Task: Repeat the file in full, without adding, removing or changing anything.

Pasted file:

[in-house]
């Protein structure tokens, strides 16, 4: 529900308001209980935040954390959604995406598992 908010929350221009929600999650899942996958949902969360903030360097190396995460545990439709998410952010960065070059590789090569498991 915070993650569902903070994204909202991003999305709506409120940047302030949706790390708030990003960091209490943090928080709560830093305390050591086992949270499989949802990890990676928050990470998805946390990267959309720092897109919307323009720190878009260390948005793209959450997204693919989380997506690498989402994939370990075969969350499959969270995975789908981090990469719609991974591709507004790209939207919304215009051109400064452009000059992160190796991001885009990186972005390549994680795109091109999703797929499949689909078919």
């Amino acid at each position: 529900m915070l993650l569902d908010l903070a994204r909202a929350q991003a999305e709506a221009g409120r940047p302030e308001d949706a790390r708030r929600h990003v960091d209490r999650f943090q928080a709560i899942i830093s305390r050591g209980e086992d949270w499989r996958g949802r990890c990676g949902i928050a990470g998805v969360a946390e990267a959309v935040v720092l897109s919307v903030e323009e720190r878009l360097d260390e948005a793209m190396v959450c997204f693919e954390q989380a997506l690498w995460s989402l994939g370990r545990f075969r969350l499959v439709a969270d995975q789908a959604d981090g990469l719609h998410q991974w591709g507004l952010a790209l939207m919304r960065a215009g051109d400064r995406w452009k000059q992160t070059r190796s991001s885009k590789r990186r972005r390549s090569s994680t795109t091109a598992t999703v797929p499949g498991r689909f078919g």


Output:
[in-house]
């Protein structure tokens, strides 16, 4: 529900308001209980935040954390959604995406598992 908010929350221009929600999650899942996958949902969360903030360097190396995460545990439709998410952010960065070059590789090569498991 915070993650569902903070994204909202991003999305709506409120940047302030949706790390708030990003960091209490943090928080709560830093305390050591086992949270499989949802990890990676928050990470998805946390990267959309720092897109919307323009720190878009260390948005793209959450997204693919989380997506690498989402994939370990075969969350499959969270995975789908981090990469719609991974591709507004790209939207919304215009051109400064452009000059992160190796991001885009990186972005390549994680795109091109999703797929499949689909078919």
């Amino acid at each position: 529900m915070l993650l569902d908010l903070a994204r909202a929350q991003a999305e709506a221009g409120r940047p302030e308001d949706a790390r708030r929600h990003v960091d209490r999650f943090q928080a709560i899942i830093s305390r050591g209980e086992d949270w499989r996958g949802r990890c990676g949902i928050a990470g998805v969360a946390e990267a959309v935040v720092l897109s919307v903030e323009e720190r878009l360097d260390e948005a793209m190396v959450c997204f693919e954390q989380a997506l690498w995460s989402l994939g370990r545990f075969r969350l499959v439709a969270d995975q789908a959604d981090g990469l719609h998410q991974w591709g507004l952010a790209l939207m919304r960065a215009g051109d400064r995406w452009k000059q992160t070059r190796s991001s885009k590789r990186r972005r390549s090569s994680t795109t091109a598992t999703v797929p499949g498991r689909f078919g």